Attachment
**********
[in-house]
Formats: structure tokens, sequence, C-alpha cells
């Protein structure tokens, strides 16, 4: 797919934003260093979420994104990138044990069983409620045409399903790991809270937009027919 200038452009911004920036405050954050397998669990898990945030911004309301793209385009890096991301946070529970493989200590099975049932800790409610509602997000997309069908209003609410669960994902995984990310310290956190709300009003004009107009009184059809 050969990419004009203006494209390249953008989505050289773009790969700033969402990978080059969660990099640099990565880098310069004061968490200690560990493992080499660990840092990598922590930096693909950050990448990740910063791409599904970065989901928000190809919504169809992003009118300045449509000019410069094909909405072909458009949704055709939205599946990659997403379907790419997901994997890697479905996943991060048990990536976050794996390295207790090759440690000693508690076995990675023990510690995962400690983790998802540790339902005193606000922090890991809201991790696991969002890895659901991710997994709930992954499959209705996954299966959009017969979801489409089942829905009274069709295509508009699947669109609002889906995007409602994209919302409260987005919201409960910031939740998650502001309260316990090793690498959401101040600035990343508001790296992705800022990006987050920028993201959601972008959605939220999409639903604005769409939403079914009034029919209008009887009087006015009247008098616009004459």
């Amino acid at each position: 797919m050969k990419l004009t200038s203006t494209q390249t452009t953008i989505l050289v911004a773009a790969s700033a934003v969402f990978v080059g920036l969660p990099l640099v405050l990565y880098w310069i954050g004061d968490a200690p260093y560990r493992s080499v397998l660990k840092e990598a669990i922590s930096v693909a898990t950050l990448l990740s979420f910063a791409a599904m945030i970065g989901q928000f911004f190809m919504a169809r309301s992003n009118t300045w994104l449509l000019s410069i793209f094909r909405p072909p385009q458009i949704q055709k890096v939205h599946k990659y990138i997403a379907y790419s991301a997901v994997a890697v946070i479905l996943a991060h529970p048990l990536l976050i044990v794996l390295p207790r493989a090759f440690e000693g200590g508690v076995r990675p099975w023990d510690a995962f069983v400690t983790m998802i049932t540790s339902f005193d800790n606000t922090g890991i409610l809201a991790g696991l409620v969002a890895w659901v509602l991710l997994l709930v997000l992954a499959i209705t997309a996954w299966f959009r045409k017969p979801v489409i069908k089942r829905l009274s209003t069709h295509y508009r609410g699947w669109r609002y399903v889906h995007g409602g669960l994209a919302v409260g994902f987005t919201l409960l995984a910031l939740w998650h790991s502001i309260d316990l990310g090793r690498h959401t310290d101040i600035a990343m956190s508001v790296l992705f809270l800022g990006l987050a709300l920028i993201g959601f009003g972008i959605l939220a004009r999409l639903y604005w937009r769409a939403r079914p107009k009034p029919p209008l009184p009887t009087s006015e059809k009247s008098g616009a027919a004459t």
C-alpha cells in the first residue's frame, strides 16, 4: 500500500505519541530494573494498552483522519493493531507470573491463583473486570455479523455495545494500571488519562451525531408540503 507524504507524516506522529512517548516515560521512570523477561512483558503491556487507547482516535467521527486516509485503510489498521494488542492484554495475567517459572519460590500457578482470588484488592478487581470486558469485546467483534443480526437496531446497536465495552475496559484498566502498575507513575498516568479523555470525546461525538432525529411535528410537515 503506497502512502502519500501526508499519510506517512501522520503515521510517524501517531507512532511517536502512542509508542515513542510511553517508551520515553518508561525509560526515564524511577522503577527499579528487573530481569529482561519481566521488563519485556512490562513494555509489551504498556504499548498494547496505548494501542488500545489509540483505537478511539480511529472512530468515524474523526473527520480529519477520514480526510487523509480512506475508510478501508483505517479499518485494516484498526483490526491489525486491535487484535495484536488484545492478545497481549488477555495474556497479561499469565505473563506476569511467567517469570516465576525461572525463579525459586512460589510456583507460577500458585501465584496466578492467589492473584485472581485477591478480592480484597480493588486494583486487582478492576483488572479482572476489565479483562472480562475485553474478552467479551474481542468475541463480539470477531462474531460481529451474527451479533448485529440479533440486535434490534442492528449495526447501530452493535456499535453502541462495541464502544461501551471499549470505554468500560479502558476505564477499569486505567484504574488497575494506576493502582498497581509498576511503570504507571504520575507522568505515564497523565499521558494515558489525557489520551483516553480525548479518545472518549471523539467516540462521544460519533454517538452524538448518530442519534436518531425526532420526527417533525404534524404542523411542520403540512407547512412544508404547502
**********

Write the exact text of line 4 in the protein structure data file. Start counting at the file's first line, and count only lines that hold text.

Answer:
């Amino acid at each position: 797919m050969k990419l004009t200038s203006t494209q390249t452009t953008i989505l050289v911004a773009a790969s700033a934003v969402f990978v080059g920036l969660p990099l640099v405050l990565y880098w310069i954050g004061d968490a200690p260093y560990r493992s080499v397998l660990k840092e990598a669990i922590s930096v693909a898990t950050l990448l990740s979420f910063a791409a599904m945030i970065g989901q928000f911004f190809m919504a169809r309301s992003n009118t300045w994104l449509l000019s410069i793209f094909r909405p072909p385009q458009i949704q055709k890096v939205h599946k990659y990138i997403a379907y790419s991301a997901v994997a890697v946070i479905l996943a991060h529970p048990l990536l976050i044990v794996l390295p207790r493989a090759f440690e000693g200590g508690v076995r990675p099975w023990d510690a995962f069983v400690t983790m998802i049932t540790s339902f005193d800790n606000t922090g890991i409610l809201a991790g696991l409620v969002a890895w659901v509602l991710l997994l709930v997000l992954a499959i209705t997309a996954w299966f959009r045409k017969p979801v489409i069908k089942r829905l009274s209003t069709h295509y508009r609410g699947w669109r609002y399903v889906h995007g409602g669960l994209a919302v409260g994902f987005t919201l409960l995984a910031l939740w998650h790991s502001i309260d316990l990310g090793r690498h959401t310290d101040i600035a990343m956190s508001v790296l992705f809270l800022g990006l987050a709300l920028i993201g959601f009003g972008i959605l939220a004009r999409l639903y604005w937009r769409a939403r079914p107009k009034p029919p209008l009184p009887t009087s006015e059809k009247s008098g616009a027919a004459t």